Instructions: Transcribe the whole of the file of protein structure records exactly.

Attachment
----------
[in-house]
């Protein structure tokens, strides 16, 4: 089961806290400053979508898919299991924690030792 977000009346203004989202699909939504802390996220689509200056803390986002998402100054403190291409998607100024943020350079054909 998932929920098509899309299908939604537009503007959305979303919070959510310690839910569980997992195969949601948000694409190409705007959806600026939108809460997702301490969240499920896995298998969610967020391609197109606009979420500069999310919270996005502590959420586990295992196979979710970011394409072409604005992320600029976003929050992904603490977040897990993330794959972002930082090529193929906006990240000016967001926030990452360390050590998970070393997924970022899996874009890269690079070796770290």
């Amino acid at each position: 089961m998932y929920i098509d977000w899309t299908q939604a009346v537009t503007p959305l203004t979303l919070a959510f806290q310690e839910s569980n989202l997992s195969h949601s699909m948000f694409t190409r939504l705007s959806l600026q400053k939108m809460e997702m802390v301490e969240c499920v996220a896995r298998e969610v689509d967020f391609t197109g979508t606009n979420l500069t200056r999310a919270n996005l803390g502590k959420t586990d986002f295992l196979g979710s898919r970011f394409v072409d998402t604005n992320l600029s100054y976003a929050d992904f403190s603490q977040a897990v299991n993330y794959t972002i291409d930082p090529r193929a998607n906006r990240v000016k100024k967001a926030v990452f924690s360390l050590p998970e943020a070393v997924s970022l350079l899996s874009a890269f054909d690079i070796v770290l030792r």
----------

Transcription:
[in-house]
């Protein structure tokens, strides 16, 4: 089961806290400053979508898919299991924690030792 977000009346203004989202699909939504802390996220689509200056803390986002998402100054403190291409998607100024943020350079054909 998932929920098509899309299908939604537009503007959305979303919070959510310690839910569980997992195969949601948000694409190409705007959806600026939108809460997702301490969240499920896995298998969610967020391609197109606009979420500069999310919270996005502590959420586990295992196979979710970011394409072409604005992320600029976003929050992904603490977040897990993330794959972002930082090529193929906006990240000016967001926030990452360390050590998970070393997924970022899996874009890269690079070796770290």
């Amino acid at each position: 089961m998932y929920i098509d977000w899309t299908q939604a009346v537009t503007p959305l203004t979303l919070a959510f806290q310690e839910s569980n989202l997992s195969h949601s699909m948000f694409t190409r939504l705007s959806l600026q400053k939108m809460e997702m802390v301490e969240c499920v996220a896995r298998e969610v689509d967020f391609t197109g979508t606009n979420l500069t200056r999310a919270n996005l803390g502590k959420t586990d986002f295992l196979g979710s898919r970011f394409v072409d998402t604005n992320l600029s100054y976003a929050d992904f403190s603490q977040a897990v299991n993330y794959t972002i291409d930082p090529r193929a998607n906006r990240v000016k100024k967001a926030v990452f924690s360390l050590p998970e943020a070393v997924s970022l350079l899996s874009a890269f054909d690079i070796v770290l030792r």